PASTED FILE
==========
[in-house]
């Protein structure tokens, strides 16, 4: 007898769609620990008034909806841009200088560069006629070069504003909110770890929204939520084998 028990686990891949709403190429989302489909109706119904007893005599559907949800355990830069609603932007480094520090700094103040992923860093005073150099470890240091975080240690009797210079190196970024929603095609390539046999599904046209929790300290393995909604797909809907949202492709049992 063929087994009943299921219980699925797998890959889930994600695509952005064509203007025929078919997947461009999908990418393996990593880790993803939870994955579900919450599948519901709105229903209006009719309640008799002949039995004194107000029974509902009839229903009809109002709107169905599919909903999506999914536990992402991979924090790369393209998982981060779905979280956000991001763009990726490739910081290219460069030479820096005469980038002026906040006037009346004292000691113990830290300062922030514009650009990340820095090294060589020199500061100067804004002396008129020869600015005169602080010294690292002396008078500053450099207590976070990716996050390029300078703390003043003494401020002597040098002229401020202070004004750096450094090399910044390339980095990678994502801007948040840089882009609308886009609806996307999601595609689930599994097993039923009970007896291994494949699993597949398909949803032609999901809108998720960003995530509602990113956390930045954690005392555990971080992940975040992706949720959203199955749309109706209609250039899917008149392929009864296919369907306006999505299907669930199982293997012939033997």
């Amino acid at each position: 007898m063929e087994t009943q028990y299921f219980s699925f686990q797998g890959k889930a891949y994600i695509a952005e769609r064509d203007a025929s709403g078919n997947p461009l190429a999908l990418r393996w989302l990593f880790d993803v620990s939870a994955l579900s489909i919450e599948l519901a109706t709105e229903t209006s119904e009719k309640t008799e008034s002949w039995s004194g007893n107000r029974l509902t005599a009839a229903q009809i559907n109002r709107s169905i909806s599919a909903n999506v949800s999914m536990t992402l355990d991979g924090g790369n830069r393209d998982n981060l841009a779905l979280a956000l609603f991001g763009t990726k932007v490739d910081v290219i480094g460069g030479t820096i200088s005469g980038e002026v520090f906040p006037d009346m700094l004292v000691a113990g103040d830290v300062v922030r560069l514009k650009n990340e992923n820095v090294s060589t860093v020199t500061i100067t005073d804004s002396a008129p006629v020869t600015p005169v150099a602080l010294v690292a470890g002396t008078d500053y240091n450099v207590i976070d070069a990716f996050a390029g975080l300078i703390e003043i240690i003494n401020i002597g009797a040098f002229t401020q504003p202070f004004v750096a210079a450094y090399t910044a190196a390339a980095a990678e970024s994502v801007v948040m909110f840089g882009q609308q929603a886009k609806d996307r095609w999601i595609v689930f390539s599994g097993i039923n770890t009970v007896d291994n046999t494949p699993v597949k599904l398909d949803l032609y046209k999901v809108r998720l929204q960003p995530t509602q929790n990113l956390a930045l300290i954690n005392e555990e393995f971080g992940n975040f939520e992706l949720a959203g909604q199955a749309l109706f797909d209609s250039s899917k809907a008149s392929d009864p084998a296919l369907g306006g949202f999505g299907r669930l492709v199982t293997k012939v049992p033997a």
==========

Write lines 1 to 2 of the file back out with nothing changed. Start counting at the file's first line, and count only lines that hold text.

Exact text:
[in-house]
């Protein structure tokens, strides 16, 4: 007898769609620990008034909806841009200088560069006629070069504003909110770890929204939520084998 028990686990891949709403190429989302489909109706119904007893005599559907949800355990830069609603932007480094520090700094103040992923860093005073150099470890240091975080240690009797210079190196970024929603095609390539046999599904046209929790300290393995909604797909809907949202492709049992 063929087994009943299921219980699925797998890959889930994600695509952005064509203007025929078919997947461009999908990418393996990593880790993803939870994955579900919450599948519901709105229903209006009719309640008799002949039995004194107000029974509902009839229903009809109002709107169905599919909903999506999914536990992402991979924090790369393209998982981060779905979280956000991001763009990726490739910081290219460069030479820096005469980038002026906040006037009346004292000691113990830290300062922030514009650009990340820095090294060589020199500061100067804004002396008129020869600015005169602080010294690292002396008078500053450099207590976070990716996050390029300078703390003043003494401020002597040098002229401020202070004004750096450094090399910044390339980095990678994502801007948040840089882009609308886009609806996307999601595609689930599994097993039923009970007896291994494949699993597949398909949803032609999901809108998720960003995530509602990113956390930045954690005392555990971080992940975040992706949720959203199955749309109706209609250039899917008149392929009864296919369907306006999505299907669930199982293997012939033997």